Deep Down Inside
“It takes courage to grow up and become who you really are”.
~ E.E. Cummings
The drive to master something often represents an emotional milestone as much as a physical accomplishment. In Doris Lessing’s “Through the Tunnel”, what at first appears to be a young boy’s desire to impress other boys with his new ability to swim through an underwater tunnel, turns out to be his self-actualization journey from childhood to adulthood. In a foreign country but a familiar beachside town, only-child Jerry, spent vacations on the “safe” beach with his widowed-mother. On this vacation Jerry was drawn to the “wild-looking…inlets of sharp rock”. There he tried to befriend a group of older boys. “To be with them, of them, was a craving that filled his whole body”. When the boys began diving off rocks through an underwater tunnel, Jerry attempted the same. Lacking the local language and the diving skills, Jerry shouted “Look at me! Look! And he began splashing and kicking in the water like a foolish dog”. The boys were not impressed. “They looked down gravely, frowning…(and) swam back to the shore without a look at him”. Jerry cried at their disapproval, but was determined to dive the tunnel. He purchased goggles to see and found a rock to weigh him down. He endured scrapes, bloody noses, and nausea. Just days before they left, he succeeded. One might think that with this new skill Jerry would seek out the boys, but it was more than about the boys.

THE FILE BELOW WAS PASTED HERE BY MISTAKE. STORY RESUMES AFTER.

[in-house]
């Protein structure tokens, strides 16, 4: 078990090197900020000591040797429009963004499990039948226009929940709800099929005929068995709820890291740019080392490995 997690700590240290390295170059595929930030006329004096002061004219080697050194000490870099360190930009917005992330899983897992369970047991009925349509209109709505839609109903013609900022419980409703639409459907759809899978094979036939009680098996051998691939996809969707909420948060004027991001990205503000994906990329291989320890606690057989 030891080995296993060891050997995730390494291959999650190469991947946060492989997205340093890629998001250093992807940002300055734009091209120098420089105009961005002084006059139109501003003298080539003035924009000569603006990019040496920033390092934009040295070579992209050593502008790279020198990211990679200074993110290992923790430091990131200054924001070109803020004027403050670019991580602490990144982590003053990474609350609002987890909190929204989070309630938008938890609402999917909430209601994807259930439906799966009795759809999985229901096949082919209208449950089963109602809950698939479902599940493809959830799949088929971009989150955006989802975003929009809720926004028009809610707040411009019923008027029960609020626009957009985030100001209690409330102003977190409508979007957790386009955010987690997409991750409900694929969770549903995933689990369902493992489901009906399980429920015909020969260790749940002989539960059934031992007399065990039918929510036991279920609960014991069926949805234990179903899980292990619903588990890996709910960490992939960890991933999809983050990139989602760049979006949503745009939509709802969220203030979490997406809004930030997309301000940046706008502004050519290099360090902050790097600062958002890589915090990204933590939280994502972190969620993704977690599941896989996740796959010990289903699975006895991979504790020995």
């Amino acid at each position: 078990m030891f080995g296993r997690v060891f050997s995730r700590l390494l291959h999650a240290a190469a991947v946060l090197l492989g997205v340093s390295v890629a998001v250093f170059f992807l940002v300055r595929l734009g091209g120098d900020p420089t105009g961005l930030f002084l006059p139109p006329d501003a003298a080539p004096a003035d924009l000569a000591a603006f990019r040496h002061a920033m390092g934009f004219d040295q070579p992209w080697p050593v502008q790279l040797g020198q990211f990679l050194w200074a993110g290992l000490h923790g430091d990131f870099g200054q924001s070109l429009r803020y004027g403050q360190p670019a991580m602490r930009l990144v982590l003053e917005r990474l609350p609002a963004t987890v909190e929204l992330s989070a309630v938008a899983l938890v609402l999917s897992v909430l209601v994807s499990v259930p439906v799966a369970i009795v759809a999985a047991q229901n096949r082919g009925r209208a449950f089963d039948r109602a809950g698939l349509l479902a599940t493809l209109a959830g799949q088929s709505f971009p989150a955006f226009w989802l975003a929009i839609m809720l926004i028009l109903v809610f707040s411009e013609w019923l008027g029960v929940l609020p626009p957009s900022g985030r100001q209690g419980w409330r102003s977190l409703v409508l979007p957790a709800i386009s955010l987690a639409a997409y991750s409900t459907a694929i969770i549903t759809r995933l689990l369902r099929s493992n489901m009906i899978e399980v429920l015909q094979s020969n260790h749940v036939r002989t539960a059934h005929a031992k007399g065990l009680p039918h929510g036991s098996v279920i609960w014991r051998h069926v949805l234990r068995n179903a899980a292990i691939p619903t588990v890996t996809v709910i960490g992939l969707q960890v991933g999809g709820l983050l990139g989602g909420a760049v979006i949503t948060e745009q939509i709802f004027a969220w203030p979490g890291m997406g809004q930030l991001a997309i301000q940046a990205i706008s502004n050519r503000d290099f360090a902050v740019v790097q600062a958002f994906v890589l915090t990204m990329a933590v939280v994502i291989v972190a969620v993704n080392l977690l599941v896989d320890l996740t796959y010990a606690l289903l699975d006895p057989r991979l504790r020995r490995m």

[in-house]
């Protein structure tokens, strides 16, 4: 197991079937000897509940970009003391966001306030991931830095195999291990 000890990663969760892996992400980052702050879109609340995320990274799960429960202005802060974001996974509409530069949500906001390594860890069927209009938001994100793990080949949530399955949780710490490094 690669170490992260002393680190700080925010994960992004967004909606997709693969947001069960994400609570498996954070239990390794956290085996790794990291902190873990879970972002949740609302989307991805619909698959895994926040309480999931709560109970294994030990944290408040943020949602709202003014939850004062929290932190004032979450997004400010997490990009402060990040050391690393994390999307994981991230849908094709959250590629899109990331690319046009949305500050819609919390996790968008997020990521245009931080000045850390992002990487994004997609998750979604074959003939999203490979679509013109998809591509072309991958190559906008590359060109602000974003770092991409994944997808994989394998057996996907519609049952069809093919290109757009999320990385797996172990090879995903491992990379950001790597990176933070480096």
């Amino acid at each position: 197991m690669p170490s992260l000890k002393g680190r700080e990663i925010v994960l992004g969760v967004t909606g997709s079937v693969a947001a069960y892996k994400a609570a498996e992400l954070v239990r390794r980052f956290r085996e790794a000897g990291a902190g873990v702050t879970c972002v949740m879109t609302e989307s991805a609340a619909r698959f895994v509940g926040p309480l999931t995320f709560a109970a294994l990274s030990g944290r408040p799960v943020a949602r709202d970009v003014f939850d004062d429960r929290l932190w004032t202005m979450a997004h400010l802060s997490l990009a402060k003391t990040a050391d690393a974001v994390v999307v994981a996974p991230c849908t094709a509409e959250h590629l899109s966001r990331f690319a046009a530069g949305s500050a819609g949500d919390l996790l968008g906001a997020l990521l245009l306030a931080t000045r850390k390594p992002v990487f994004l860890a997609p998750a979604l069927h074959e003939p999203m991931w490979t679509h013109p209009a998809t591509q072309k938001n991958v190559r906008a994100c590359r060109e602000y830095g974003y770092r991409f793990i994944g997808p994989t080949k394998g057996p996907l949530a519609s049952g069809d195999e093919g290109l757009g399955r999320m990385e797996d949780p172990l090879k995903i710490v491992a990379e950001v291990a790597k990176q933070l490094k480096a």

“After a time, his heart quieted, his eyes cleared, and he sat up. He could see the local boys diving and playing half a mile away. He did not want them. He wanted nothing but to get back home and lie down”.
Jerry’s ability to be independent and his ability to push through the pain in order to grow were part of his own emotional growth from a boy to a man and symbolized by the passage through the tunnel. This was never about learning to dive. This was about learning to be a man. “It was no longer of the least importance to go to the bay”.
What appears on the “surface” to be driving someone’s actions is often much “deeper” than it appears.